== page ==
When you’re trying to stop overeating, every night can look like one of those cartoons with the angel on one shoulder and the devil on the other:
“Come on … it’s been a long day and you deserve a treat!”
“Now, be reasonable. You’re trying to fit into your dress for the reunion.”
“You already messed up the week by eating all those cookies last night. You may as well finish the box so that it isn’t there to tempt you.”
“Yes, but you know you don’t feel good when you overeat. Go for a walk!”
Sound familiar …?
Social media doesn’t exactly help matters. Right below an inspirational quote about loving yourself exactly as you are, you scroll past countless ads for fitness apparel saying something like, “If it was easy, everyone would do it.”
This can be very confusing. You’re wrong for not accepting yourself and you’re wrong for not working hard enough to improve. So how do we choose between #YOLO #SelfCare #DietStartsTomorrow, and on the other side, #NoExcuses #TransformationTuesday?
Have Your Cake and Eat It Too
There’s a research-backed approach for working with binge eating that actually says you don’t have to choose. I’ve used an approach called Dialectical Behavioral Therapy, or DBT, in sessions for years. Instead of throwing more rules and judgements at the conflict, DBT acknowledges being pulled in multiple directions.
Blending cognitive-behavioral techniques and Zen Buddhism, DBT helps you work within that tug-of-war experience itself before considering a specific decision. When you struggle with binging, this pause button can be the first step to digest (no pun intended) what’s going on under the surface.
Of course, looking under the surface can be hard! In fact, for all the turmoil that binge eating can create, it’s often there in the first place because it serves to numb an even deeper pain. DBT says that many people who struggle with overeating and binge eating (as well as other eating disorders and mental health issues) have a biological predisposition to intense emotions, combined with growing up in situations that invalidated these emotions. Turning to food actually works to decrease distress by allowing you to distract from it. So in that way, you’ve actually been very wise; in a situation where expressing difficult feelings wasn’t ok, this coping skill worked at the source to soothe the original feeling.
Interrupting the Feedback Loop
But as you’ve probably noticed, binge eating and overeating don’t actually improve your emotions in the long-term. They distract you momentarily by creating a new discomfort to focus on: the feeling of fullness and the guilt and shame from getting stuck in this pattern yet again. This turns into a vicious cycle because the behavior that helps to deal with guilt and shame also causes more guilt and shame, creating a need for the behavior again, and so on.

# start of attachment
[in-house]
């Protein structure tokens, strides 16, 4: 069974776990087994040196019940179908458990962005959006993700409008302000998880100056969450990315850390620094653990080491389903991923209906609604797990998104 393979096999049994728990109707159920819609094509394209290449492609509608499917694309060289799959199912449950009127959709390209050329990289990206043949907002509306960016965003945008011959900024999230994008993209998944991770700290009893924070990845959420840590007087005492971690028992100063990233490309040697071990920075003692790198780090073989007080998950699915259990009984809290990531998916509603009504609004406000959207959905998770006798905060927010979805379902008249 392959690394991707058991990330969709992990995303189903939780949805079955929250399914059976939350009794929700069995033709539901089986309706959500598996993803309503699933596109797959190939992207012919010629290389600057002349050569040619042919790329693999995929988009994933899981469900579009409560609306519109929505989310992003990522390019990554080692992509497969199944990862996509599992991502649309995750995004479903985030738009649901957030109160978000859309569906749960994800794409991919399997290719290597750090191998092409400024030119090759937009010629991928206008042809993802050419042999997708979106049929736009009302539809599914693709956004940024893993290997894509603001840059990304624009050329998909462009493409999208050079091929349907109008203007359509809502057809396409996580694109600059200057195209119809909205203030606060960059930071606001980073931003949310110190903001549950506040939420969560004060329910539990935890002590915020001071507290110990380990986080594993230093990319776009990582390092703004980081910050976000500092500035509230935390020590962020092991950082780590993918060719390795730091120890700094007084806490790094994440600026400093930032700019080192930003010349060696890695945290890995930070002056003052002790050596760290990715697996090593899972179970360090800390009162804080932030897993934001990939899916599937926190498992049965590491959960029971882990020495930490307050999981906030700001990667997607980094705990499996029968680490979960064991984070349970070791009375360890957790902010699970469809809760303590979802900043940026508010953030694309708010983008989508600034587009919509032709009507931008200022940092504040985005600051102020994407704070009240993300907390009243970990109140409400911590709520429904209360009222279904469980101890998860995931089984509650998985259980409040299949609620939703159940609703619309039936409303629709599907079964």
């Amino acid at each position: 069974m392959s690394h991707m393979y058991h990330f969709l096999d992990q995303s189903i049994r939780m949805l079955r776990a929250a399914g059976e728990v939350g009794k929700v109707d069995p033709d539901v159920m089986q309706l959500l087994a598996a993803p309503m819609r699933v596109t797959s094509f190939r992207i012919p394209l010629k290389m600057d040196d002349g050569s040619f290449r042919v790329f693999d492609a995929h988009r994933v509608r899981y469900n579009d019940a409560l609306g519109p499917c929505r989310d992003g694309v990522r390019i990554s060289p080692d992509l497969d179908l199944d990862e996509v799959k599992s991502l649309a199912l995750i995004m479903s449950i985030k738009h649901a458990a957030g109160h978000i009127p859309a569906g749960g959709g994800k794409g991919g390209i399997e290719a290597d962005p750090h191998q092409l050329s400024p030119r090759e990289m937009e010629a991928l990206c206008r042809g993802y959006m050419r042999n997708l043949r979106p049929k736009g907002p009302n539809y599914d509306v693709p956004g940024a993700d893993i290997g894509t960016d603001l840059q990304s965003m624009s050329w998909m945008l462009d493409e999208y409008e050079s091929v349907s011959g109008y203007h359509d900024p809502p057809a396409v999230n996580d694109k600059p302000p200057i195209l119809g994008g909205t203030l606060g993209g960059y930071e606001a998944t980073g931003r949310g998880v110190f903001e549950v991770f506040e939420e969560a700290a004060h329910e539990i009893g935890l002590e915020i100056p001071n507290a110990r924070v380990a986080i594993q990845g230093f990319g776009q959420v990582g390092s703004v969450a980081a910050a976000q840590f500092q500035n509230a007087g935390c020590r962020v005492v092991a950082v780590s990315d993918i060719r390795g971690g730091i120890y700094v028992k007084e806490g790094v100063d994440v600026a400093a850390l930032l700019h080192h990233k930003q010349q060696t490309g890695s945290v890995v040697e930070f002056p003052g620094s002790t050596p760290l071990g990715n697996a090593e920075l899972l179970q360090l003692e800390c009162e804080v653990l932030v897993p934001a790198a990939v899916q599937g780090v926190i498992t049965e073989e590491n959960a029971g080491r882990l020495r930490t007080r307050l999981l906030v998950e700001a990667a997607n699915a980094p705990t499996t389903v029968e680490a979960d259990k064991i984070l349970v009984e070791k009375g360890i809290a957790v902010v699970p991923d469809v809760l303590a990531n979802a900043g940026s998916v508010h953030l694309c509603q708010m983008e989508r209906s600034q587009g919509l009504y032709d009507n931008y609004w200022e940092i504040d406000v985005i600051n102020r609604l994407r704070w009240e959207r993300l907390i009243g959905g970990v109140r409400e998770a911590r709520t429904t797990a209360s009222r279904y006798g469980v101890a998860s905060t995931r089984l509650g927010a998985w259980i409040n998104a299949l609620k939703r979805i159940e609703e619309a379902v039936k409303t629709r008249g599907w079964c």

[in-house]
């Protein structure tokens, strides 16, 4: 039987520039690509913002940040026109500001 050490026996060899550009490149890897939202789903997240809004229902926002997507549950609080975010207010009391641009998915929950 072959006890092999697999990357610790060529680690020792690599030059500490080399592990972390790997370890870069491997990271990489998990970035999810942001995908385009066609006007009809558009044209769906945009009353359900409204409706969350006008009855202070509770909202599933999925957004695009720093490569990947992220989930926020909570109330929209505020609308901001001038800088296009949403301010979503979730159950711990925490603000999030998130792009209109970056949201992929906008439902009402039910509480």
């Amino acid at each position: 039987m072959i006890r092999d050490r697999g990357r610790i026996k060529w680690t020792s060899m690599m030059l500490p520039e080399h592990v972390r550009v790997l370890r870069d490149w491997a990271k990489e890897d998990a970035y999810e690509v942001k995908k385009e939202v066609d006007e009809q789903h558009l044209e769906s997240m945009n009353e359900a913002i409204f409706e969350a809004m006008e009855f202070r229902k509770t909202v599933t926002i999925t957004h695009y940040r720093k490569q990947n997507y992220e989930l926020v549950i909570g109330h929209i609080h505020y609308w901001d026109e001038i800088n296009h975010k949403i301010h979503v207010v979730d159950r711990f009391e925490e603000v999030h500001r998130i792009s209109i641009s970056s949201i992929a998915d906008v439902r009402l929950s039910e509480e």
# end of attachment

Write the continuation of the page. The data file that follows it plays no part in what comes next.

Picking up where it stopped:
This is where the acceptance piece can come in. If you’ve been trying and struggling to interrupt this cycle by stopping the binging behavior itself, maybe it’s worth jumping in at another point in the feedback loop– targeting the shame that follows a binge. In fact, the reason I share this DBT perspective, and my own and clients’ challenges with food and body image, is to help people stop judging and criticizing themselves. Overeating actually has very little to do with willpower or laziness or discipline or any of that! It’s a matter of genetics and temperament interacting with your environment.
My goal in therapy sessions and even in this post is to help you stop beating yourself up for something that’s not your fault. Even better, once you let go of the shame around overeating, you can learn and implement other skills to manage the emotions that you’ve been hesitant to face.
This week, I’d like to focus on the DBT skill of Distress Tolerance and share how it can help with binge eating.
What is Binge Eating and How Can Distress Tolerance Help?
Since binge eating is so often confused with poor willpower or self-control, I think it’s important to define what it really is. Symptoms of binge eating include:
- Consuming large quantities of food in a short period of time
- Feeling out of control and unable to stop
- Eating when you’re full or not hungry
- Frequently eating alone or in secret
- Feeling depressed, disgusted, ashamed, guilty, or upset about your eating
Although many people overeat on Thanksgiving or Superbowl Sunday, binge eating is different. It likely serves the important purpose of numbing intense difficult feelings. So if we want to take this self-soothing technique away, it helps to have something to replace it with. Distress Tolerance skills are a way to deal with these emotions in the moment without making the situation worse.